Saturday, December 31, 2011



The big Gerhard Richter retrospective called Panorama ends at Tate Modern in London on January 8th. After that it will move first to Berlin and then to Paris. Richter will turn 80 on the 9th of February.


In winter 2002 a similar Richter retrospective went on view at the San Francisco Museum of Modern Art. That show first made me aware not only of Richter's range, but of the power of German painting at the end of the 20th century, as proved by his peers  Neo Rauch, Sigmar Polke, Tomma Abst, Dieter Roth, Albert Oehlen, Thomas Eggerer, Blinky Palermo, Imi Knoebel, and many others.


The three pictures on view here were included in that San Francisco show (Lesende, immediately above, is owned by SFMOMA) and are included in the current London show.

In the Panorama catalog Richter is quoted concerning his own creative relationship with Vermeer 

"The fact that his paintings are good, better than most others, has nothing to do with his special way of painting  it's connected with another quality entirely, a mysterious something. It's not about skill, the so-called craft. That's a given, and virtuosity alone has nothing to do with art. I don't know how I can describe the quality that is only found in art (be it music, literature, painting, or whatever). This quality, it's just there, and it endures."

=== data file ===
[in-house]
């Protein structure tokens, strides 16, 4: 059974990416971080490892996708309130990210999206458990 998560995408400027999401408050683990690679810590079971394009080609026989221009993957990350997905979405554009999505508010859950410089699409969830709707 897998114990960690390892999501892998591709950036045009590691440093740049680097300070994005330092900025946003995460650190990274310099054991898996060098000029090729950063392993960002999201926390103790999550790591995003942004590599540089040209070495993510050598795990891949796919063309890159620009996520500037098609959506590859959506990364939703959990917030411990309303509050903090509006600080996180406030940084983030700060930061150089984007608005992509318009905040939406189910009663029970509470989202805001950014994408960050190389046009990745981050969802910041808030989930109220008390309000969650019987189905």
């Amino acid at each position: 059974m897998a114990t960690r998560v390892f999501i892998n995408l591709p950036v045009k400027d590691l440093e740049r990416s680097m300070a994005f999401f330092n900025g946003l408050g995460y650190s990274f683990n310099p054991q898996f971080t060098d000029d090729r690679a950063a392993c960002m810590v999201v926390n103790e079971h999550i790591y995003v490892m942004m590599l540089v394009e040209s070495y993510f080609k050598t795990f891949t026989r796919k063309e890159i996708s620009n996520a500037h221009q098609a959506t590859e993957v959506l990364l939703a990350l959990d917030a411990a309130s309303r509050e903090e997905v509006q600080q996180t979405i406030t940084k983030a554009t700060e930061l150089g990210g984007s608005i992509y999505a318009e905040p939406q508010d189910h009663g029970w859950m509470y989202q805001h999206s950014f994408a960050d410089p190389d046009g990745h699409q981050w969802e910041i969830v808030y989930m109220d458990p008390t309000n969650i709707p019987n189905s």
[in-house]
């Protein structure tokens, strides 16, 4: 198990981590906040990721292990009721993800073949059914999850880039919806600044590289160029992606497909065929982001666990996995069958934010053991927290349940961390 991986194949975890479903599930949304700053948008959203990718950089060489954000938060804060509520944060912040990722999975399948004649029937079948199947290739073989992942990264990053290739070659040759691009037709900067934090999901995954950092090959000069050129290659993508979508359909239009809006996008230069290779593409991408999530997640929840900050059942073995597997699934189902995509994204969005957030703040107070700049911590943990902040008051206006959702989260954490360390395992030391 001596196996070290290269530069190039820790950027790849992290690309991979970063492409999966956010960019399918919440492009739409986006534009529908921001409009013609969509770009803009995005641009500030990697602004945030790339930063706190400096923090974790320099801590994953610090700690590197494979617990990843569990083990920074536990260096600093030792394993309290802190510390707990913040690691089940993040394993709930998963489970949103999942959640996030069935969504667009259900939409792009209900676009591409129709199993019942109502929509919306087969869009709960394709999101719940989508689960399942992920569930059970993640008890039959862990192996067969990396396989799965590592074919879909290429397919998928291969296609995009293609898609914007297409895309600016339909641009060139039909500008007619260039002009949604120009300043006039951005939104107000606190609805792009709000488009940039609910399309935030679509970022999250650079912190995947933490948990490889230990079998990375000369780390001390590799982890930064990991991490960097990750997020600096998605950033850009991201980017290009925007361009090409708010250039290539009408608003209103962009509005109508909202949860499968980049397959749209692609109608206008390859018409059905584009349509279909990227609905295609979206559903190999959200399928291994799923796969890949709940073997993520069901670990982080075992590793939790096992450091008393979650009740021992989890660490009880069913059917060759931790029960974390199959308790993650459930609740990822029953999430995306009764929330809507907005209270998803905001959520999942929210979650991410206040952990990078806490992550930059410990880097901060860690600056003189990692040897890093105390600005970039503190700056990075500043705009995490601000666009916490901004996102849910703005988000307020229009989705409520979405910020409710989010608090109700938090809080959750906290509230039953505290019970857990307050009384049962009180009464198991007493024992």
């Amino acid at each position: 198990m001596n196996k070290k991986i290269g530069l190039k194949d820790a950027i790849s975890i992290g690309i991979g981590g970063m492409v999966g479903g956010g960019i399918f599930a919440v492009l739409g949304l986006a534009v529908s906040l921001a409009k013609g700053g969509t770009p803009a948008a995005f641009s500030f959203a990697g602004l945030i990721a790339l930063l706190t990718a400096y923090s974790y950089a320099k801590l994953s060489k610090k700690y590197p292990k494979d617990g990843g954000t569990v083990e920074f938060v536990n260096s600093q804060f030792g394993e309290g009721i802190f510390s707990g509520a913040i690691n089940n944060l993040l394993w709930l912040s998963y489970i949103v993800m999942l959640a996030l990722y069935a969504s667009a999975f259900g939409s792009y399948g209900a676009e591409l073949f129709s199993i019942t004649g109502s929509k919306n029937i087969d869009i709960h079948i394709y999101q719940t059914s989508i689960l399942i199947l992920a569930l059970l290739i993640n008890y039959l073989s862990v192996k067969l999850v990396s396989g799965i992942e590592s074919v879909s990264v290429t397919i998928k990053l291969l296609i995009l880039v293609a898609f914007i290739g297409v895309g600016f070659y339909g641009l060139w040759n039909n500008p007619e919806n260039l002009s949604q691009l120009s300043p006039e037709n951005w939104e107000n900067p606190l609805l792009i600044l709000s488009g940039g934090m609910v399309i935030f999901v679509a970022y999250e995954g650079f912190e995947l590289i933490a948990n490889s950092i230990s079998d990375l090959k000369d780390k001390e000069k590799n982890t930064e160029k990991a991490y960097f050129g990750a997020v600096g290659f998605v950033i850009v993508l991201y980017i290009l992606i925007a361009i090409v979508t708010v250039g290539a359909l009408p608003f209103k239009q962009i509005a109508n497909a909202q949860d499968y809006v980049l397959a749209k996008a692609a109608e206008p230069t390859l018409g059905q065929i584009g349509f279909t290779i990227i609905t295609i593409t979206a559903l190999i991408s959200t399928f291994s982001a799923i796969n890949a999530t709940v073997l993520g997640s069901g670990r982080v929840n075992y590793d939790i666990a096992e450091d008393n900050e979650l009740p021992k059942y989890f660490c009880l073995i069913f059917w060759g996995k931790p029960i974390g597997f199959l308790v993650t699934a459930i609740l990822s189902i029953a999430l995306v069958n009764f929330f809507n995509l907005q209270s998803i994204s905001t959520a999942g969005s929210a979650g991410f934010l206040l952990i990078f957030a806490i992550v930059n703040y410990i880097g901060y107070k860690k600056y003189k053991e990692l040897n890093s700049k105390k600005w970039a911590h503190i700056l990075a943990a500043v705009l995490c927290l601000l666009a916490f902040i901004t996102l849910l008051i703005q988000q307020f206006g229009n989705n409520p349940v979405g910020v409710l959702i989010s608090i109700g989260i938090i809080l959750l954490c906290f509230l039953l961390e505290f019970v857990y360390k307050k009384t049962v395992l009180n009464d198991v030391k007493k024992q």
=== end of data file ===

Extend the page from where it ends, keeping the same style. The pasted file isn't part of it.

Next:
Friday, December 30, 2011

Windowsill Tchotchkes

When I visited Mabel Watson Payne this afternoon she and her mother and father showed me this seasonal tableau of wind-up dinosaurs and wind-up Santas, a mechanical snowman (powered by sunlight) and several thematic Pez dispensers. Much of this represents booty from Christmas stockings.

Mabel has been playing daily with the graduated set of plastic mixing bowls that came for Christmas. She has a tiny whisk and a tiny wooden spoon and likes to use them both at the same time. Just visible in this picture (and better to be admired in the pictures below) is one of the pair of new shoes, in proud wear for the first time today.

The contents of my wallet are examined on every visit. Today my daughter was persuaded to collaborate in this mysteriously enjoyable ritual.

Just since I last saw Mabel on Christmas five days ago a language explosion has occurred and she has begun to speak frequent words out loud, apparently determined to get this accomplishment registered (along with so many others) before the end of the calendar year. Below is a partial list of words I can distinctly remember hearing pronounced during Friday's visit: